Can Exercise Reduce the Autonomic Dysfunction of Patients With Cancer and Its Survivors? A Systematic Review and Meta-Analysis

LAVÍN-PÉREZ, Ana Myriam, COLLADO-MATEO, Daniel, MAYO, Xián, LIGUORI, Gary, HUMPHREYS, Liam and JIMENEZ GUTIERREZ, Alfonso (2021). Can Exercise Reduce the Autonomic Dysfunction of Patients With Cancer and Its Survivors? A Systematic Review and Meta-Analysis. Frontiers in Psychology, 12.

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Official URL: https://www.frontiersin.org/articles/10.3389/fpsyg...
Open Access URL: https://www.frontiersin.org/articles/10.3389/fpsyg... (Published version)
Link to published version:: https://doi.org/10.3389/fpsyg.2021.712823
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    Abstract

    Background: Cancer therapies have increased patient survival rates, but side effects such as cardiotoxicity and neurotoxicity can lead to autonomic nervous and cardiovascular system dysfunction. This would result in a decrease in parasympathetic activity and the enhancement of sympathetic activity. Heart rate variability (HRV), which reflects autonomic modulation, is a valuable physiological tool since it correlates with cancer-related fatigue, stress, depression, and mortality in patients with cancer. Objective: This study aimed to analyze the effects of exercise programs on the autonomic modulation, measured by the HRV of patients with cancer and its survivors. Methods: The Preferred Reporting Items for Systematic Reviews and Meta-Analyses (PRISMA) guidelines were followed, and the quality of the articles was assessed with the Physiotherapy Evidence Database (PEDro) scale. The meta-analysis statistic procedure was performed by using RevMan software version 5.3. Results: From the 252 articles found, six studies were included in the review involving 272 participants aged 30–75 years. Exercise programs had a mean length of 10.4 ± 4.6 weeks, a frequency of 3 ± 1.4 days/week, and a mean duration of 78 ± 23.9 min. In time-domain HRV measures, exercise may increase in the SD of normal-to-normal intervals [p < 0.00001, with a mean difference (MD) of 12.79 ms from 9.03 to 16.55] and a decreased root mean square of successive R–R interval differences (p = 0.002, with an MD of 13.08 ms from 4.90 to 21.27) in comparison with control groups (CG). The frequency-domain data reveal that the exercise group (EG) improve significantly more than the CGs in low frequency [absolute power: p < 0.0001, with a standardized mean difference (SMD) of 0.97 from 0.61 to 1.34; relative power: p = 0.04, with an MD = −7.70 from −15.4 to −0.36], high-frequency [absolute power: p = 0.001, with a SMD of 1.49 from 0.32 to 2.66; relative power: p = 0.04, with an MD of 8.00 normalized units (n.u.) from 0.20 to 15.80], and low-to-high frequency ratio (p = 0.007 with an MD of −0.32 from −0.55 to −0.09). Conclusion: Exercise programs could lead to positive effects on the autonomic modulation of patients with cancer and its survivors. More beneficial changes may occur with resistance and endurance workouts. However, due to the low number of interventions performed, further research is needed to substantiate the findings and to provide additional insights regarding the exercise intensity required to increase the autonomic modulation of the patient.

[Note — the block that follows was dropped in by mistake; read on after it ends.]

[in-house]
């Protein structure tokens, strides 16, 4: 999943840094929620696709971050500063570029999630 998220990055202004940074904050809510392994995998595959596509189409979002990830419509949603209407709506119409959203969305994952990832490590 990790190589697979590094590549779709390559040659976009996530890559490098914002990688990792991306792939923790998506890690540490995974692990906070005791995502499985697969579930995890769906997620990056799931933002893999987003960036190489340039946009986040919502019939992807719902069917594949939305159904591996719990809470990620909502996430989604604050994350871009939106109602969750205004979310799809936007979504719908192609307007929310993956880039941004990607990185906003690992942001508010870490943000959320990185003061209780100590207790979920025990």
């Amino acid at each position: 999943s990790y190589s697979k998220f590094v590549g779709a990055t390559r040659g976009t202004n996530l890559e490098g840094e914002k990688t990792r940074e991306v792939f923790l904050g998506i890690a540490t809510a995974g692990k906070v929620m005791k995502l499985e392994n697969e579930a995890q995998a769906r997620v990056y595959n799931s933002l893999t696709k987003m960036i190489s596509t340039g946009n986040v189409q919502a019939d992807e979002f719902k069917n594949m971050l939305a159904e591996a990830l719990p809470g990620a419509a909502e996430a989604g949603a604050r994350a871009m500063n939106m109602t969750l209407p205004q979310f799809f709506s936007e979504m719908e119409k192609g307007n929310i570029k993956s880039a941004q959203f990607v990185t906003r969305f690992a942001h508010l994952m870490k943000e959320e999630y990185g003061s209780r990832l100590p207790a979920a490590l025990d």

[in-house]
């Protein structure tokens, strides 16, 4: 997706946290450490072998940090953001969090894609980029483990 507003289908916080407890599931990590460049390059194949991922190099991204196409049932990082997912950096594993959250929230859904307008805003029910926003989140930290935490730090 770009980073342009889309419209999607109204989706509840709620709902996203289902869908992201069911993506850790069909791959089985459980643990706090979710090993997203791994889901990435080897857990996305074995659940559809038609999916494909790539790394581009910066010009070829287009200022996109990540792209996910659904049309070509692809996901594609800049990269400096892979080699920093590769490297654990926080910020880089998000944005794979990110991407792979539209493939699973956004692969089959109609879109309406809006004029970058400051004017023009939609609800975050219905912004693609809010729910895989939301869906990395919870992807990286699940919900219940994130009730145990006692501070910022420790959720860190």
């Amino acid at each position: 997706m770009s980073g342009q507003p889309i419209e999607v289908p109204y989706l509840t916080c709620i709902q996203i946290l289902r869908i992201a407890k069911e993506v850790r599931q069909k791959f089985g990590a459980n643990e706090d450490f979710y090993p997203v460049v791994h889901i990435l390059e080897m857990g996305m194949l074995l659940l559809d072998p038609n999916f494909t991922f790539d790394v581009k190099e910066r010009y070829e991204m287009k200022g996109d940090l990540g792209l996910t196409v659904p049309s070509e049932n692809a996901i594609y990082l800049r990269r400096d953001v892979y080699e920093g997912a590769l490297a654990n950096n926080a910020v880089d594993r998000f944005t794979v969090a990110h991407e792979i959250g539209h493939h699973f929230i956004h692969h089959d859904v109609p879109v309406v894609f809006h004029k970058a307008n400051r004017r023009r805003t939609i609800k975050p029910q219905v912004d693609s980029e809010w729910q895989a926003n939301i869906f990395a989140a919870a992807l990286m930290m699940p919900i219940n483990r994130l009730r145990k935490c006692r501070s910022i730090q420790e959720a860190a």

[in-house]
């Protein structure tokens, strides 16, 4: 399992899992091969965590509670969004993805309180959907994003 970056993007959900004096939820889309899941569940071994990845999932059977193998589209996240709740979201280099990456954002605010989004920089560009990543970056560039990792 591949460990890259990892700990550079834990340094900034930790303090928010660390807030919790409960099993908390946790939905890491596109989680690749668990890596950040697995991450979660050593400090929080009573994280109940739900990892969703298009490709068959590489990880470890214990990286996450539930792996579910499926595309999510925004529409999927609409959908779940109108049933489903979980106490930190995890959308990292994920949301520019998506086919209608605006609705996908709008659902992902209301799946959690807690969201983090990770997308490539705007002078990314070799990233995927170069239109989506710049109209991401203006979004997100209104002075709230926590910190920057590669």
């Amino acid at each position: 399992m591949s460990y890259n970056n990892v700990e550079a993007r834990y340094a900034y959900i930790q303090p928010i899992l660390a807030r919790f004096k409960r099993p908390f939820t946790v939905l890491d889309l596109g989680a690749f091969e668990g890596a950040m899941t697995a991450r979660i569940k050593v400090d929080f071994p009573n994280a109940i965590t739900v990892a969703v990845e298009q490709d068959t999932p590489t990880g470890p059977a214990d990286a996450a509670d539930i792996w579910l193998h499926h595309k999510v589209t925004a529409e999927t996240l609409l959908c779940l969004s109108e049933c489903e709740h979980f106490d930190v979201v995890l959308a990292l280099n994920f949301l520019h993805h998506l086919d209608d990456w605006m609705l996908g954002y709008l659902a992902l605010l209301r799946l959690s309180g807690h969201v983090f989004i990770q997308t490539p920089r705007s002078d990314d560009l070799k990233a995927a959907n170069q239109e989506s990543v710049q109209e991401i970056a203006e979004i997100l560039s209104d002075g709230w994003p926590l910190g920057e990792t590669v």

Item Type: Article
    Additional Information: ** From Frontiers via Jisc Publications Router ** Licence for this article: http://creativecommons.org/licenses/by/4.0/ **Journal IDs: eissn 1664-1078 **History: published_online 24-08-2021; accepted 12-07-2021; submitted 09-06-2021; collection 2021
    Uncontrolled Keywords: Psychology, autonomic modulation, exercise programs, cardiovascular dysfunction, oncology, heart rate variability
    Identification Number: https://doi.org/10.3389/fpsyg.2021.712823
    SWORD Depositor: Colin Knott
    Depositing User: Colin Knott
    Date Deposited: 08 Sep 2021 15:11
    Last Modified: 08 Sep 2021 15:15
    URI: http://shura.shu.ac.uk/id/eprint/29015

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